Energization of secondary control relay 41, after a delay of about two minutes, results in normally open contacts 42, 43 being closed, allowing system voltage +V (adapted to be connected to contact 42) to be applied to contact 43 to activate interrupter 44 through resistor R13. At the same time, an optional tape player, adapted to be connected to contact 43, can be activated to warn the driver that operation of the vehicle will be curtailed.
Interrupter 44 can be a commercially available device such as an intermittent relay, solid state component, or blinking gas discharge tube. The action of the interrupter is to operate transistor Q11, which is connected between interrupter 44 and ground and which has its output connected to interrupter control relay 45, in an on-off erratic manner, thereby operating interrupter control relay 45 in the same manner. Relay 45 is a commercially available double pole/double throw relay. One example of such a relay is currently available at Arcade Electronics as Jim-Pak Type HB212.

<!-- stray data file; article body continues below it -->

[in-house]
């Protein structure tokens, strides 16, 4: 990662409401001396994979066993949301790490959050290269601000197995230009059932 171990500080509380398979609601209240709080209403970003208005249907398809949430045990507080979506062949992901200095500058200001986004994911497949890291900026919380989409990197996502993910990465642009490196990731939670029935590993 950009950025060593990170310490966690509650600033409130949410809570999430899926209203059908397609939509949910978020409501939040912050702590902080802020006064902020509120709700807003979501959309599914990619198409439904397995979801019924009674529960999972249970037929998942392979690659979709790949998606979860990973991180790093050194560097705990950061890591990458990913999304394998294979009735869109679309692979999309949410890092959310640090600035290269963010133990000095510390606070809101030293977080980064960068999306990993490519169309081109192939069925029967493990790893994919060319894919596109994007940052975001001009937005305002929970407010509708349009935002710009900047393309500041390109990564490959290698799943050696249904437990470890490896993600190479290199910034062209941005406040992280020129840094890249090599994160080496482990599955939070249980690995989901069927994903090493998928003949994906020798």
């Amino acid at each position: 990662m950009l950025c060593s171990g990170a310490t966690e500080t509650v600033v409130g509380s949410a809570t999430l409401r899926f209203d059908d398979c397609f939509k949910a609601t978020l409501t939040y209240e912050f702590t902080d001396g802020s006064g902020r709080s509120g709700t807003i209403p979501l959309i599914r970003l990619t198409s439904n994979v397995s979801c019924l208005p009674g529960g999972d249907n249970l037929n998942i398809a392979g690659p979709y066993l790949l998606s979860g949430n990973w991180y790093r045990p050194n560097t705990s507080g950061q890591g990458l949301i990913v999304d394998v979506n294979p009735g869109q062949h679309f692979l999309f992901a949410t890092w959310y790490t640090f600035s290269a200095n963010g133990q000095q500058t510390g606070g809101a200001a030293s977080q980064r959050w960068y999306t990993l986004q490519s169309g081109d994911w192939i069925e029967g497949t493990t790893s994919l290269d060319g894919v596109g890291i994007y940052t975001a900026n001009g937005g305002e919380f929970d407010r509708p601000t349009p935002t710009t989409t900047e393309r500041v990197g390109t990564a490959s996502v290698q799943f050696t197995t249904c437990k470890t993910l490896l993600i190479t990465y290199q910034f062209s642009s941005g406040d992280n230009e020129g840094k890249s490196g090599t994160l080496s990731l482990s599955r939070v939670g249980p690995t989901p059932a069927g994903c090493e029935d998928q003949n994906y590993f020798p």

Upon activation of interrupter control relay 45, its normally closed contacts 46,47 are operated in an intermittent manner to cause erratic operation of the ignition and/or electronic fuel injection (EFI) systems of the vehicle. More specifically, the engine distributor voltage and/or EFI control voltage, adapted to be connected to contact 46, is routed intermittently through contacts 46,47 of relay 45 to normally closed contacts 36,37 of relay 30 to the ignition module and/or the EFI electronic control module (adapted to be connected to contact 37).
At the same time, section B of the mode switch 29, being in the "R" position, allows system voltage +V to pass via contacts 48,49 of relay 45 to energize, in an intermittent manner, the hazard lights of the vehicle, which hazard lights are adapted to be connected to the "R" terminal of mode switch 29, section B. Diode D7, connected between the "R" and "P" terminals of section B of mode switch 29, isolates an alarm device (adapted to be connected to the "P" terminal) to prevent its sounding.